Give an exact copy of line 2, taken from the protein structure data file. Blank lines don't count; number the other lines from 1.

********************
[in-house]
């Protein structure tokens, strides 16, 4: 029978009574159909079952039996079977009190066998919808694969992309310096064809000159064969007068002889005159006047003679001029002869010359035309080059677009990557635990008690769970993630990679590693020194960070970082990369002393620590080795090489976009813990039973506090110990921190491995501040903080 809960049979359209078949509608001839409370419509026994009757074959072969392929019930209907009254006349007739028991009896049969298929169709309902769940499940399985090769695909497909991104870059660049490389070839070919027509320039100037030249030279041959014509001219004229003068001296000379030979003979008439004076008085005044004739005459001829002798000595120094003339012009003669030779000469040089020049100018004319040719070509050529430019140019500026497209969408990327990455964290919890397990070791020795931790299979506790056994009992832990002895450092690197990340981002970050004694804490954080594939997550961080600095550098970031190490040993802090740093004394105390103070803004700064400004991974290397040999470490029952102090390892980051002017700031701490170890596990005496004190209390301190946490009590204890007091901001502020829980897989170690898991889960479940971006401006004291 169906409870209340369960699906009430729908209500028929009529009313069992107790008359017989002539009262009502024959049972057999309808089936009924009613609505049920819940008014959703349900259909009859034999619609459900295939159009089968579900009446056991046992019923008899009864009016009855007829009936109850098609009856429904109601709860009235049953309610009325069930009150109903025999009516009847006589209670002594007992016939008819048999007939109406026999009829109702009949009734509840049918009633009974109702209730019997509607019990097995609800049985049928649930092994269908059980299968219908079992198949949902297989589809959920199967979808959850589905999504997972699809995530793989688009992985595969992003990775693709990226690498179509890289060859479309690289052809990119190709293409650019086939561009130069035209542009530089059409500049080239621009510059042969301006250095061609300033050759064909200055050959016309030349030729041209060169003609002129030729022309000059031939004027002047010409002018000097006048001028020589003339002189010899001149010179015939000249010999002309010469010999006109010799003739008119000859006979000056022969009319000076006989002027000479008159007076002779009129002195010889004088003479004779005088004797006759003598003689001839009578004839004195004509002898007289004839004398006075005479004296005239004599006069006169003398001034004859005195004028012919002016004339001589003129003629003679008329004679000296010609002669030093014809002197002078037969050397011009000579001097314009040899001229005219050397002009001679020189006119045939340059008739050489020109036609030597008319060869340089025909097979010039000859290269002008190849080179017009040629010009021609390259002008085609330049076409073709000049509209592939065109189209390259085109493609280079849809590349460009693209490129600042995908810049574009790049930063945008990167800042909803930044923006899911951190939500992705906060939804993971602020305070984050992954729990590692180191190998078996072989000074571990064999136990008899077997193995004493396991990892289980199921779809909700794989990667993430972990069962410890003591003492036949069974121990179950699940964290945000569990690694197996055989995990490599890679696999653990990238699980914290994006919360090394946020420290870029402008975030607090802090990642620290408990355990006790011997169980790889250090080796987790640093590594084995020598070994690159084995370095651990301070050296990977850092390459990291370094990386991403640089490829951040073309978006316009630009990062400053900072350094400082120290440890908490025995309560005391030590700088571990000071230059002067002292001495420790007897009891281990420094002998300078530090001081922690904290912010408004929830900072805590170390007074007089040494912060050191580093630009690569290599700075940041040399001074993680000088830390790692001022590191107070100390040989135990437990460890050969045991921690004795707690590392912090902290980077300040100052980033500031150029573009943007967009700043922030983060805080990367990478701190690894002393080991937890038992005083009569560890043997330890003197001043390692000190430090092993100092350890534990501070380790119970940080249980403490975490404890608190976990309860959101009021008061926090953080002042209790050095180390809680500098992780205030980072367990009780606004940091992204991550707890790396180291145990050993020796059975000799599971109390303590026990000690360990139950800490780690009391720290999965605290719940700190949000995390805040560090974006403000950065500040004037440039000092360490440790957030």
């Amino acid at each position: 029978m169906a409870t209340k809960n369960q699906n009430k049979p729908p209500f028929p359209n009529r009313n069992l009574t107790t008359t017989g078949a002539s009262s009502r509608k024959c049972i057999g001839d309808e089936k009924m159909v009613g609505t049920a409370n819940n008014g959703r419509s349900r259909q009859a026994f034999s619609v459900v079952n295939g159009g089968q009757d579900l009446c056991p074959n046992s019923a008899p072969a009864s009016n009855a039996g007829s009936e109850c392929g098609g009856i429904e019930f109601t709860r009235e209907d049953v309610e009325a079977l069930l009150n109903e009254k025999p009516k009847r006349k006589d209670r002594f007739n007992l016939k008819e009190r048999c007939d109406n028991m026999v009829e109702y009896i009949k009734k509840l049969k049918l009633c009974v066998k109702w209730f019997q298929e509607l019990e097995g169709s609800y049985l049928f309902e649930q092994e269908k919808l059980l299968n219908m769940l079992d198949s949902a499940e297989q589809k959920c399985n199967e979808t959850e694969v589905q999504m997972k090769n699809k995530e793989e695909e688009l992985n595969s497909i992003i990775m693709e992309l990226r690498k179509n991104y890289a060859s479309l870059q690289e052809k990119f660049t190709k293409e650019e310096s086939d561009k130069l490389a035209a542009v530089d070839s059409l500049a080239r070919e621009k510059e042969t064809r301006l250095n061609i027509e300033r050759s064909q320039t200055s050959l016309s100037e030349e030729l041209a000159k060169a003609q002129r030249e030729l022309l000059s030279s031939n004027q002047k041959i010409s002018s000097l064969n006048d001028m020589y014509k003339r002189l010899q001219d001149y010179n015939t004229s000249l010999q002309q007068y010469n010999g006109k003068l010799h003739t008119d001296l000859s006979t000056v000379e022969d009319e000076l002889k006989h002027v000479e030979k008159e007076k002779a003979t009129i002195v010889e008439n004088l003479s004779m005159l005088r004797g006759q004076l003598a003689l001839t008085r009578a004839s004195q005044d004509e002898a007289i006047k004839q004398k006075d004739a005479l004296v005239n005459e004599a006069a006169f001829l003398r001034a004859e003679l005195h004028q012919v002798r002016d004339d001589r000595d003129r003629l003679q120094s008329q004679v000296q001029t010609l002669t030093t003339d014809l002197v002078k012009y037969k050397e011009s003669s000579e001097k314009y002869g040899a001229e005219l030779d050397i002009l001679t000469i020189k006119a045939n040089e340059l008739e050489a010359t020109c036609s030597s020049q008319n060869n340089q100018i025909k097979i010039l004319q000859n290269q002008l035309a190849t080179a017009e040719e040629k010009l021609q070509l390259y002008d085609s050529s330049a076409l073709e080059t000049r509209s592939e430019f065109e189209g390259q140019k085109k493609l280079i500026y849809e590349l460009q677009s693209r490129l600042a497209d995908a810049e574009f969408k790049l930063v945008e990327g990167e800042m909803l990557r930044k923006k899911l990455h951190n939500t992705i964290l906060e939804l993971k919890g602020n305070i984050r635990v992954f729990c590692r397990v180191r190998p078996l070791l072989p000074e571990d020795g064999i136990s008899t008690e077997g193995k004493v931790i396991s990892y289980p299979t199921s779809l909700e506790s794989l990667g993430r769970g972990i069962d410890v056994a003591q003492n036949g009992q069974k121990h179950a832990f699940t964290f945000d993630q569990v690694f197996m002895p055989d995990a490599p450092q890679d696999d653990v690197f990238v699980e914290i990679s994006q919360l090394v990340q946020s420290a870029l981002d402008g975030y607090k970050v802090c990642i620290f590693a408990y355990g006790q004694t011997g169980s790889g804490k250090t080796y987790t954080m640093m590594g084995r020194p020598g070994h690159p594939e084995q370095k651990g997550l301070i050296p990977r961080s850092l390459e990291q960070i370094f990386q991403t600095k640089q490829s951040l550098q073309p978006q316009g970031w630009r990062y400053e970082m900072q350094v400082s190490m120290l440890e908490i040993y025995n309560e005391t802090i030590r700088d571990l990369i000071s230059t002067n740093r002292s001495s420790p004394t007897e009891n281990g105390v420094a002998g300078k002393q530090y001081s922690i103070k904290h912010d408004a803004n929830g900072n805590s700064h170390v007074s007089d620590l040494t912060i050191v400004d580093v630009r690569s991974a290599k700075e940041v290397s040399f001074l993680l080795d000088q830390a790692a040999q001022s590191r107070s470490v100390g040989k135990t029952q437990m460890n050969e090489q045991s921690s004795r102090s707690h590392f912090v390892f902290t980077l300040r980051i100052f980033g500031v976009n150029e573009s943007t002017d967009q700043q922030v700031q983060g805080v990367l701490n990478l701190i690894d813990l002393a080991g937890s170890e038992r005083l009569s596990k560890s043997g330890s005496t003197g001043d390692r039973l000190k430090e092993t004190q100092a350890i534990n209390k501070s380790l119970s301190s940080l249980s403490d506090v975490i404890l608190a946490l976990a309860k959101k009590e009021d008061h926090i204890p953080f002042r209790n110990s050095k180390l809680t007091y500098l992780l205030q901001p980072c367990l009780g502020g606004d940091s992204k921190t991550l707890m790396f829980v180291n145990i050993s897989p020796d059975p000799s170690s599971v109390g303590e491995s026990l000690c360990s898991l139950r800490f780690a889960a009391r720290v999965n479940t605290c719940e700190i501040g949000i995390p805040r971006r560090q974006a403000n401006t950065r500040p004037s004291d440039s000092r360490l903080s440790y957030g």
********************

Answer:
């Protein structure tokens, strides 16, 4: 029978009574159909079952039996079977009190066998919808694969992309310096064809000159064969007068002889005159006047003679001029002869010359035309080059677009990557635990008690769970993630990679590693020194960070970082990369002393620590080795090489976009813990039973506090110990921190491995501040903080 809960049979359209078949509608001839409370419509026994009757074959072969392929019930209907009254006349007739028991009896049969298929169709309902769940499940399985090769695909497909991104870059660049490389070839070919027509320039100037030249030279041959014509001219004229003068001296000379030979003979008439004076008085005044004739005459001829002798000595120094003339012009003669030779000469040089020049100018004319040719070509050529430019140019500026497209969408990327990455964290919890397990070791020795931790299979506790056994009992832990002895450092690197990340981002970050004694804490954080594939997550961080600095550098970031190490040993802090740093004394105390103070803004700064400004991974290397040999470490029952102090390892980051002017700031701490170890596990005496004190209390301190946490009590204890007091901001502020829980897989170690898991889960479940971006401006004291 169906409870209340369960699906009430729908209500028929009529009313069992107790008359017989002539009262009502024959049972057999309808089936009924009613609505049920819940008014959703349900259909009859034999619609459900295939159009089968579900009446056991046992019923008899009864009016009855007829009936109850098609009856429904109601709860009235049953309610009325069930009150109903025999009516009847006589209670002594007992016939008819048999007939109406026999009829109702009949009734509840049918009633009974109702209730019997509607019990097995609800049985049928649930092994269908059980299968219908079992198949949902297989589809959920199967979808959850589905999504997972699809995530793989688009992985595969992003990775693709990226690498179509890289060859479309690289052809990119190709293409650019086939561009130069035209542009530089059409500049080239621009510059042969301006250095061609300033050759064909200055050959016309030349030729041209060169003609002129030729022309000059031939004027002047010409002018000097006048001028020589003339002189010899001149010179015939000249010999002309010469010999006109010799003739008119000859006979000056022969009319000076006989002027000479008159007076002779009129002195010889004088003479004779005088004797006759003598003689001839009578004839004195004509002898007289004839004398006075005479004296005239004599006069006169003398001034004859005195004028012919002016004339001589003129003629003679008329004679000296010609002669030093014809002197002078037969050397011009000579001097314009040899001229005219050397002009001679020189006119045939340059008739050489020109036609030597008319060869340089025909097979010039000859290269002008190849080179017009040629010009021609390259002008085609330049076409073709000049509209592939065109189209390259085109493609280079849809590349460009693209490129600042995908810049574009790049930063945008990167800042909803930044923006899911951190939500992705906060939804993971602020305070984050992954729990590692180191190998078996072989000074571990064999136990008899077997193995004493396991990892289980199921779809909700794989990667993430972990069962410890003591003492036949069974121990179950699940964290945000569990690694197996055989995990490599890679696999653990990238699980914290994006919360090394946020420290870029402008975030607090802090990642620290408990355990006790011997169980790889250090080796987790640093590594084995020598070994690159084995370095651990301070050296990977850092390459990291370094990386991403640089490829951040073309978006316009630009990062400053900072350094400082120290440890908490025995309560005391030590700088571990000071230059002067002292001495420790007897009891281990420094002998300078530090001081922690904290912010408004929830900072805590170390007074007089040494912060050191580093630009690569290599700075940041040399001074993680000088830390790692001022590191107070100390040989135990437990460890050969045991921690004795707690590392912090902290980077300040100052980033500031150029573009943007967009700043922030983060805080990367990478701190690894002393080991937890038992005083009569560890043997330890003197001043390692000190430090092993100092350890534990501070380790119970940080249980403490975490404890608190976990309860959101009021008061926090953080002042209790050095180390809680500098992780205030980072367990009780606004940091992204991550707890790396180291145990050993020796059975000799599971109390303590026990000690360990139950800490780690009391720290999965605290719940700190949000995390805040560090974006403000950065500040004037440039000092360490440790957030």